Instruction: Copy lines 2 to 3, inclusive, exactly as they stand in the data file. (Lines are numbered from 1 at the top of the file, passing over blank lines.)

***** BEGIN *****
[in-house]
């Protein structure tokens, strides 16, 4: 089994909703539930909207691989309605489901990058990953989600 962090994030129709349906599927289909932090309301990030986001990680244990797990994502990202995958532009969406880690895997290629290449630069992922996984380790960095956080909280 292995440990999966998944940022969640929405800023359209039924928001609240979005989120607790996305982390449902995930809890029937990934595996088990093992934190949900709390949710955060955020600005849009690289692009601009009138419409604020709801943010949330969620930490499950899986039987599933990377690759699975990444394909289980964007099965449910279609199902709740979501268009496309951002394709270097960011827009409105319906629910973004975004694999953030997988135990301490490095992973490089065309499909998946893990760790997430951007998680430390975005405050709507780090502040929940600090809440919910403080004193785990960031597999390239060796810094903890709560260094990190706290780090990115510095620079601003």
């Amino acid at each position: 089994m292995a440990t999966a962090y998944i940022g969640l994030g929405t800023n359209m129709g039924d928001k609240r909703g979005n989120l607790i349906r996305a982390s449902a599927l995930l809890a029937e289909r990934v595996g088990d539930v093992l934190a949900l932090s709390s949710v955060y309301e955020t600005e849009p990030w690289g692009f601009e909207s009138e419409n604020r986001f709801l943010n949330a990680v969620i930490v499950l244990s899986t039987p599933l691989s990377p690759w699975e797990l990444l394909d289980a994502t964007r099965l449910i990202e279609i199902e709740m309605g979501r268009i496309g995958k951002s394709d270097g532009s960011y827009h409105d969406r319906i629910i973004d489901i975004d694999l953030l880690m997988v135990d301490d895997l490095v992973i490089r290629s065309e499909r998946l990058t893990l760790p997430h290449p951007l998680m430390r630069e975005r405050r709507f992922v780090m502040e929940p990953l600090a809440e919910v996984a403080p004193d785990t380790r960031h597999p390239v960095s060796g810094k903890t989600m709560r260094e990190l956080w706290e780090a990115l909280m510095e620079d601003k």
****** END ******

């Protein structure tokens, strides 16, 4: 089994909703539930909207691989309605489901990058990953989600 962090994030129709349906599927289909932090309301990030986001990680244990797990994502990202995958532009969406880690895997290629290449630069992922996984380790960095956080909280 292995440990999966998944940022969640929405800023359209039924928001609240979005989120607790996305982390449902995930809890029937990934595996088990093992934190949900709390949710955060955020600005849009690289692009601009009138419409604020709801943010949330969620930490499950899986039987599933990377690759699975990444394909289980964007099965449910279609199902709740979501268009496309951002394709270097960011827009409105319906629910973004975004694999953030997988135990301490490095992973490089065309499909998946893990760790997430951007998680430390975005405050709507780090502040929940600090809440919910403080004193785990960031597999390239060796810094903890709560260094990190706290780090990115510095620079601003």
């Amino acid at each position: 089994m292995a440990t999966a962090y998944i940022g969640l994030g929405t800023n359209m129709g039924d928001k609240r909703g979005n989120l607790i349906r996305a982390s449902a599927l995930l809890a029937e289909r990934v595996g088990d539930v093992l934190a949900l932090s709390s949710v955060y309301e955020t600005e849009p990030w690289g692009f601009e909207s009138e419409n604020r986001f709801l943010n949330a990680v969620i930490v499950l244990s899986t039987p599933l691989s990377p690759w699975e797990l990444l394909d289980a994502t964007r099965l449910i990202e279609i199902e709740m309605g979501r268009i496309g995958k951002s394709d270097g532009s960011y827009h409105d969406r319906i629910i973004d489901i975004d694999l953030l880690m997988v135990d301490d895997l490095v992973i490089r290629s065309e499909r998946l990058t893990l760790p997430h290449p951007l998680m430390r630069e975005r405050r709507f992922v780090m502040e929940p990953l600090a809440e919910v996984a403080p004193d785990t380790r960031h597999p390239v960095s060796g810094k903890t989600m709560r260094e990190l956080w706290e780090a990115l909280m510095e620079d601003k």